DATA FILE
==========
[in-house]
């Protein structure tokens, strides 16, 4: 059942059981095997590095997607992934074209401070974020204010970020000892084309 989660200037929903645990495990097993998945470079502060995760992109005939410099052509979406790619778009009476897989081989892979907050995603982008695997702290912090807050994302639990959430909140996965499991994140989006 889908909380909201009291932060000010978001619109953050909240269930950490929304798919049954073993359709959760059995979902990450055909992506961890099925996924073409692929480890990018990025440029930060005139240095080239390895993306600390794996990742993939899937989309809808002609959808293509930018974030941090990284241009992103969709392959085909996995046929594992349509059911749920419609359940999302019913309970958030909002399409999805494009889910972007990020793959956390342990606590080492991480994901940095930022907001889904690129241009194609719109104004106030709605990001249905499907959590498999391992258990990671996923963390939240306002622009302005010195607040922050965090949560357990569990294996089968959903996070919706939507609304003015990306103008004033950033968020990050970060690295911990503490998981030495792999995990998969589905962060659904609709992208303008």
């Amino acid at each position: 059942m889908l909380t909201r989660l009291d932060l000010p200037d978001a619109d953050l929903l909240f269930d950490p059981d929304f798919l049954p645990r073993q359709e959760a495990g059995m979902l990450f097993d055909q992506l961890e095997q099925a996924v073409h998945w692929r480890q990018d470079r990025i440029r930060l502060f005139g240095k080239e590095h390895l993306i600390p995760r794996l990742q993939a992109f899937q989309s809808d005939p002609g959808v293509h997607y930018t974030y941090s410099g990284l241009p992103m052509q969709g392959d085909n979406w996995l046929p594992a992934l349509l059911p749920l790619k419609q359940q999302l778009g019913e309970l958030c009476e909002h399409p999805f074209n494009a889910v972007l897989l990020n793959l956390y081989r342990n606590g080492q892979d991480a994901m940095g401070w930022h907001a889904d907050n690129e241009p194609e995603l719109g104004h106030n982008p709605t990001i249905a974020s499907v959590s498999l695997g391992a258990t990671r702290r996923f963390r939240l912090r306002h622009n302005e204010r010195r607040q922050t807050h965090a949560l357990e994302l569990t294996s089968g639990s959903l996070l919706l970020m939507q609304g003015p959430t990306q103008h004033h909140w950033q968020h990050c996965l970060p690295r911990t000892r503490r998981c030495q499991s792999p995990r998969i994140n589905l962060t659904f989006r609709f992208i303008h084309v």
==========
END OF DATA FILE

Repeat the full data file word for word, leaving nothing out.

[in-house]
């Protein structure tokens, strides 16, 4: 059942059981095997590095997607992934074209401070974020204010970020000892084309 989660200037929903645990495990097993998945470079502060995760992109005939410099052509979406790619778009009476897989081989892979907050995603982008695997702290912090807050994302639990959430909140996965499991994140989006 889908909380909201009291932060000010978001619109953050909240269930950490929304798919049954073993359709959760059995979902990450055909992506961890099925996924073409692929480890990018990025440029930060005139240095080239390895993306600390794996990742993939899937989309809808002609959808293509930018974030941090990284241009992103969709392959085909996995046929594992349509059911749920419609359940999302019913309970958030909002399409999805494009889910972007990020793959956390342990606590080492991480994901940095930022907001889904690129241009194609719109104004106030709605990001249905499907959590498999391992258990990671996923963390939240306002622009302005010195607040922050965090949560357990569990294996089968959903996070919706939507609304003015990306103008004033950033968020990050970060690295911990503490998981030495792999995990998969589905962060659904609709992208303008």
């Amino acid at each position: 059942m889908l909380t909201r989660l009291d932060l000010p200037d978001a619109d953050l929903l909240f269930d950490p059981d929304f798919l049954p645990r073993q359709e959760a495990g059995m979902l990450f097993d055909q992506l961890e095997q099925a996924v073409h998945w692929r480890q990018d470079r990025i440029r930060l502060f005139g240095k080239e590095h390895l993306i600390p995760r794996l990742q993939a992109f899937q989309s809808d005939p002609g959808v293509h997607y930018t974030y941090s410099g990284l241009p992103m052509q969709g392959d085909n979406w996995l046929p594992a992934l349509l059911p749920l790619k419609q359940q999302l778009g019913e309970l958030c009476e909002h399409p999805f074209n494009a889910v972007l897989l990020n793959l956390y081989r342990n606590g080492q892979d991480a994901m940095g401070w930022h907001a889904d907050n690129e241009p194609e995603l719109g104004h106030n982008p709605t990001i249905a974020s499907v959590s498999l695997g391992a258990t990671r702290r996923f963390r939240l912090r306002h622009n302005e204010r010195r607040q922050t807050h965090a949560l357990e994302l569990t294996s089968g639990s959903l996070l919706l970020m939507q609304g003015p959430t990306q103008h004033h909140w950033q968020h990050c996965l970060p690295r911990t000892r503490r998981c030495q499991s792999p995990r998969i994140n589905l962060t659904f989006r609709f992208i303008h084309v």